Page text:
The Unapologetic Mathematician

Mathematics for the interested outsider


Sorry for the delay but it’s been sort of hectic with work, my non-math hobbies, and my latest trip up to DC.

Anyway, now that we’ve introduced the idea of a metric on a manifold, it’s natural to talk about mappings that preserve them. We call such maps “isometries”, since they give the same measurements on tangent vectors before and after their application.

Now, normally there’s no canonical way to translate tensor fields from one manifold to another so that we can compare them, but we’ve seen one case where we can do it: pulling back differential forms. This works because differential forms are entirely made from contravariant vector fields, so we can pull back by using the derivative to push forward vectors and then evaluate.

So let’s get explicit: say we have a metric g_N on the manifold N, which gives us an inner product g_{N,q} on each tangent space \mathcal{T}_qN. If we have a smooth map f:M\to N, we want to use it to define a metric f^*g_N on M. That is, we want an inner product (f^*g_N)_p on each tangent space \mathcal{T}_pM.

Now, given vectors v and w in \mathcal{T}_pM, we can use the derivative f_* to push them forward to f_*v and f_*w in \mathcal{T}_{f(p)}N. We can hit these with the inner product g_{N,f(p)}, defining


It should be straightforward to check that this is indeed an inner product. To be thorough, we must also check that f^*g_N is actually a tensor field. That is, as we move p continuously around M the inner product (f^*g_N)_p varies smoothly.

To check this, we will use our trick: let (U,x) be a coordinate patch around p, giving us the basic coordinate vector fields \frac{\partial}{\partial x^i} in the patch. If (V,y) is a coordinate patch around f(p), then we know how to calculate the derivative f_* applied to these vectors:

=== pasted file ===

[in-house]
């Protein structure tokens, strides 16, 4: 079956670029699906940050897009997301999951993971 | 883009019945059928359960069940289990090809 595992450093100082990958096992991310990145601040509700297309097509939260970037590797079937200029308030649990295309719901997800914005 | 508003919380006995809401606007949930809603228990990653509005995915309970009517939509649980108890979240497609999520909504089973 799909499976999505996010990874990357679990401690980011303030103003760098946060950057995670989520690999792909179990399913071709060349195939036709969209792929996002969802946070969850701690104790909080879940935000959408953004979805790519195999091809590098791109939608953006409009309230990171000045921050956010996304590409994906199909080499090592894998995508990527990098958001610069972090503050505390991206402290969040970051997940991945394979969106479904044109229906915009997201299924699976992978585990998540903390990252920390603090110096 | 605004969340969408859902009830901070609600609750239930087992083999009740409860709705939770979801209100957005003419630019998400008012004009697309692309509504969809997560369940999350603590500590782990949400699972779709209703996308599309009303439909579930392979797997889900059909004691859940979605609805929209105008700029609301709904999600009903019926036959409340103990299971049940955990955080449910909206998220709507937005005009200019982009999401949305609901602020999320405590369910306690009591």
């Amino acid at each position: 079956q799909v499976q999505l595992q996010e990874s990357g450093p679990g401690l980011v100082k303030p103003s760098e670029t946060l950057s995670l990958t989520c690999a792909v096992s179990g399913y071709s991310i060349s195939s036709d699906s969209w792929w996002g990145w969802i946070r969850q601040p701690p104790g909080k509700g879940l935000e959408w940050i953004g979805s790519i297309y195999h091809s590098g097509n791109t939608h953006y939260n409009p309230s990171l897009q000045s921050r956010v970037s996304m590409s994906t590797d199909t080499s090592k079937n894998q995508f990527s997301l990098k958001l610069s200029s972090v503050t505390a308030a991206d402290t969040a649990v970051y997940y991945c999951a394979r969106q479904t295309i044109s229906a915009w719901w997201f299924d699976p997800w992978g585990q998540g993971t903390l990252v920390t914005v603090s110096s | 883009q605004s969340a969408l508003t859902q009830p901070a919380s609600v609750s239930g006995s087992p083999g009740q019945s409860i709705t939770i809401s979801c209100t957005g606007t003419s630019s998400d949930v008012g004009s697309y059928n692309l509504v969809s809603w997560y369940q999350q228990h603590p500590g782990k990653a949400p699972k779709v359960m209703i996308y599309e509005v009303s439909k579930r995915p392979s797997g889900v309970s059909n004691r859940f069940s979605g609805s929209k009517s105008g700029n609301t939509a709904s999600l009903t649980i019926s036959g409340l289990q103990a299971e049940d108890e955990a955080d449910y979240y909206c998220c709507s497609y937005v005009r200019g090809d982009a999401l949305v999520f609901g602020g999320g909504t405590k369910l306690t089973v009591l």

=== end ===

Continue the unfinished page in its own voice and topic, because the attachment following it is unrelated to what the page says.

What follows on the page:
\displaystyle f_*\frac{\partial}{\partial x^i}=\sum\limits_{k=1}^n\frac{\partial(y^k\circ f)}{\partial x^i}\frac{\partial}{\partial y^k}

so we can stick this into the above calculation:

\displaystyle\begin{aligned}\left[(f^*g_N)_p\right]\left(\frac{\partial}{\partial x^i},\frac{\partial}{\partial x^j}\right)&=g_{N,f(p)}\left(f_*\frac{\partial}{\partial x^i},f_*\frac{\partial}{\partial x^j}\right)\\&=g_{N,f(p)}\left(\sum\limits_{k=1}^n\frac{\partial(y^k\circ f)}{\partial x^i}\frac{\partial}{\partial y^k},\sum\limits_{l=1}^n\frac{\partial(y^l\circ f)}{\partial x^j}\frac{\partial}{\partial y^l}\right)\\&=\sum\limits_{k,l=1}^n\frac{\partial(y^k\circ f)}{\partial x^i}\frac{\partial(y^l\circ f)}{\partial x^j}g_{N,f(p)}\left(\frac{\partial}{\partial y^k},\frac{\partial}{\partial y^l}\right)\end{aligned}

Since we assumed that g_N is a metric, the evaluation on the right side is a smooth function, and thus the left side is as well. So we conclude that f^*g_N is a smooth tensor field, and thus a metric.

Now if M comes with its own metric g_M, we can ask if the pull-back f^*g_N is equal to g_M at each point. If it is, then we call f an isometry. It’s also common to say that f “preserves the metric”, even though the metric gets pulled back not pushed forward.

September 27, 2011 Posted by | Differential Geometry, Geometry | 2 Comments



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